Drexel dragonThe Math ForumDonate to the Math Forum



Search All of the Math Forum:

Views expressed in these public forums are not endorsed by Drexel University or The Math Forum.


Math Forum » Discussions » sci.math.* » sci.math

Topic: regular n-gon runners problem
Replies: 12   Last Post: Jul 25, 2013 4:26 AM

Advanced Search

Back to Topic List Back to Topic List Jump to Tree View Jump to Tree View   Messages: [ Previous | Next ]
quasi

Posts: 10,312
Registered: 7/15/05
Re: regular n-gon runners problem
Posted: Jul 23, 2013 7:25 PM
  Click to see the message monospaced in plain text Plain Text   Click to reply to this topic Reply

James Waldby wrote:
>quasi wrote:
>

>> Suppose n runners, n >= 3, start at the same time and place
>> on a circular track, and proceed to run counterclockwise
>> along the track (forever), each at a distinct positive
>> constant speed.
>>
>> Conjecture:
>>
>> If there is an instant where the locations of the n runners
>> are the vertices of a regular n-gon, then the speeds of the
>> runners, arranged in ascending order, form an arithmetic
>> sequence.
>>
>> Remark:
>>
>> It's easy to see that the converse holds.

>
>If I haven't made a mistake, your easy proof of the converse
>leads to an easy proof that pi/e is rational, which it's nice
>to have an easy proof of. :)


Haha.

>Let q, r, s be the speeds of runners m, n, o, and let them be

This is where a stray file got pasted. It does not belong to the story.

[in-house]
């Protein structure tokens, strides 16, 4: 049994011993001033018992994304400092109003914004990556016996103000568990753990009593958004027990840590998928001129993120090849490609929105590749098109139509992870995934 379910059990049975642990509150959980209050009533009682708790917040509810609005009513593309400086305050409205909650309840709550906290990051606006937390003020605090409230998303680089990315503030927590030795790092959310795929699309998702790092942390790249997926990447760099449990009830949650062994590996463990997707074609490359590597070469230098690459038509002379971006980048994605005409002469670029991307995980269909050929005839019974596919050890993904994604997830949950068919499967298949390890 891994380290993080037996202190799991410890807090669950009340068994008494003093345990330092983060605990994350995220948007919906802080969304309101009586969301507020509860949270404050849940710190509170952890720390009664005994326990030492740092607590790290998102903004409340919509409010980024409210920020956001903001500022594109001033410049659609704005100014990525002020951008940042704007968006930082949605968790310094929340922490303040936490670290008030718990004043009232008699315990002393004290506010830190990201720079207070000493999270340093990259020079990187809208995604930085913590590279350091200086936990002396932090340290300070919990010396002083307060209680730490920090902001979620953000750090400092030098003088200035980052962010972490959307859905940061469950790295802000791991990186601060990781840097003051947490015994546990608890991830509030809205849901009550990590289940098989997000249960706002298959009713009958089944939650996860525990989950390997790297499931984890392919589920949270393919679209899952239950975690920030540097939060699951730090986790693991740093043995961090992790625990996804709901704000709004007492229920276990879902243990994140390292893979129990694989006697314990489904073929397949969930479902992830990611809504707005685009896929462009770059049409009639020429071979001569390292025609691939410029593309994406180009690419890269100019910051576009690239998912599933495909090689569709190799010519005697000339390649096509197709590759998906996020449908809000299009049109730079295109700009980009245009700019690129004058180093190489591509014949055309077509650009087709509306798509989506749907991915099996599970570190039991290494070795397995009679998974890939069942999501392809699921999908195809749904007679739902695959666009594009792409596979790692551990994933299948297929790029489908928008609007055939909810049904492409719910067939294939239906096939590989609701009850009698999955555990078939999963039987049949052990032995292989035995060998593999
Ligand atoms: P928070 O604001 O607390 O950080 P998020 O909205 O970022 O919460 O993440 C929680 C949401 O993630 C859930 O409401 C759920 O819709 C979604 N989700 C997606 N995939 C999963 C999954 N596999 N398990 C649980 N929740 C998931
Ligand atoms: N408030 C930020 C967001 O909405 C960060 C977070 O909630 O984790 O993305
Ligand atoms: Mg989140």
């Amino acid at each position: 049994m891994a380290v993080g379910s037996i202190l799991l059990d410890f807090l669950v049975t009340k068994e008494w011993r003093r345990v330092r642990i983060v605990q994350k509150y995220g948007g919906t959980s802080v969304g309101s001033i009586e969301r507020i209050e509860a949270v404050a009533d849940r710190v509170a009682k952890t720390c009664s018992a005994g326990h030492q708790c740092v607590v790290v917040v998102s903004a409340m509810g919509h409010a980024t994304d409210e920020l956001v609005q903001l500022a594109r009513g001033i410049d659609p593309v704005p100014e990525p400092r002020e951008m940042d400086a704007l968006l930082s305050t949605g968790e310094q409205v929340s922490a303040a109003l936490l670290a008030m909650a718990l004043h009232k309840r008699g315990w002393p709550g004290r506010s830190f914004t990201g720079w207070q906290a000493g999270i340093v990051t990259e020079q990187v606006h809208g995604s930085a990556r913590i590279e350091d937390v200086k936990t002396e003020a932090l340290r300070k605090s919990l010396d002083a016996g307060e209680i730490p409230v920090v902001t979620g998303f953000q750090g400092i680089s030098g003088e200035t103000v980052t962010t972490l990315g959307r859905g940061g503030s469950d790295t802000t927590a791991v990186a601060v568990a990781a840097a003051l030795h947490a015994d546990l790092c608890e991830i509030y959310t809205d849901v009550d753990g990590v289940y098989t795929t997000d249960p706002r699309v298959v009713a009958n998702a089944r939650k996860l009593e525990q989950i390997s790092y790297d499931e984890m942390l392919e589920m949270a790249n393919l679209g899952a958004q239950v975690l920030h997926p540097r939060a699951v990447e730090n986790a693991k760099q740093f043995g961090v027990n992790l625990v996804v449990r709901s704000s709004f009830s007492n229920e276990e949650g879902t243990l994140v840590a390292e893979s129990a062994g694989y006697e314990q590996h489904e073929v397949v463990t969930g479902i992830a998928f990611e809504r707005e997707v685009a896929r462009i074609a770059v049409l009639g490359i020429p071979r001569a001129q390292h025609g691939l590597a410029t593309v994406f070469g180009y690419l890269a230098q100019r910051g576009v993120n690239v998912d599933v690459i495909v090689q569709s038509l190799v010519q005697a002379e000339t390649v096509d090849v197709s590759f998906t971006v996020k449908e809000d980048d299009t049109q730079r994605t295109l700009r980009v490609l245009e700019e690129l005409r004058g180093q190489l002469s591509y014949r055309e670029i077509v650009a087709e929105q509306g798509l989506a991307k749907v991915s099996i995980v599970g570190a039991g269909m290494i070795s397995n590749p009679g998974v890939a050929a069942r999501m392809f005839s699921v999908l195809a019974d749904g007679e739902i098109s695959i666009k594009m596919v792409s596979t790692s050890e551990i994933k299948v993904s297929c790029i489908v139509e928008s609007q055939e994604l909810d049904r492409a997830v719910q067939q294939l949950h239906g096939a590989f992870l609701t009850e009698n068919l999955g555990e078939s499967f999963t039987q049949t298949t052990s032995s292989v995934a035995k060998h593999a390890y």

>equal to pi+5e, pi+6e, and pi+7e respectively. Let the track
>be an equilateral triangle with unit sides.


Ok.

>Let d, g, f be the distances traveled at the first time t>0 when
>the locations of the n runners are the triangle's vertices.


No, you fooled yourself by your choice of the shape of track.

Just because the track has the shape of an equilateral triangle,
that doesn't mean that the only way for the locations of the
runners be vertices of an equilateral triangle is for them to
coincide with the vertices of the track.

Had you stayed with a circular track, you would probably not
have made that error.

>So d, g, f are three different positive integers.

In fact, as the rest of your argument makes clear, d, g, f
cannot all be rational.

>From d = t*q we have t = d/q. Let integer k = f - g > 0.
>Now k = t*(s-r) = t*e = e*d/q so that d*e = k*q = k*(pi+5*e)
>whence (d-5*k)*e = k*pi so that pi/e = (d-5*k)/k, which is
>rational.


In fact, using your notation, the first time t > 0 when the
locations of the runners form an equilateral triangle is at
time t = 2/(s-q) = 1/e. At that time, the distances d,g,f
are given by

d = q*t = (Pi + 5*e)*(1/e) = Pi/e + 5

g = r*t = (Pi + 6*e)*(1/e) = Pi/e + 6

h = s*t = (Pi + 7*e)*(1/e) = Pi/e + 7

which implies that each runner is exactly one unit of distance
away (where distance is measured along the track) from each of
the others. Thus, their locations form an equilateral triangle.

quasi



Point your RSS reader here for a feed of the latest messages in this topic.

[Privacy Policy] [Terms of Use]

© Drexel University 1994-2014. All Rights Reserved.
The Math Forum is a research and educational enterprise of the Drexel University School of Education.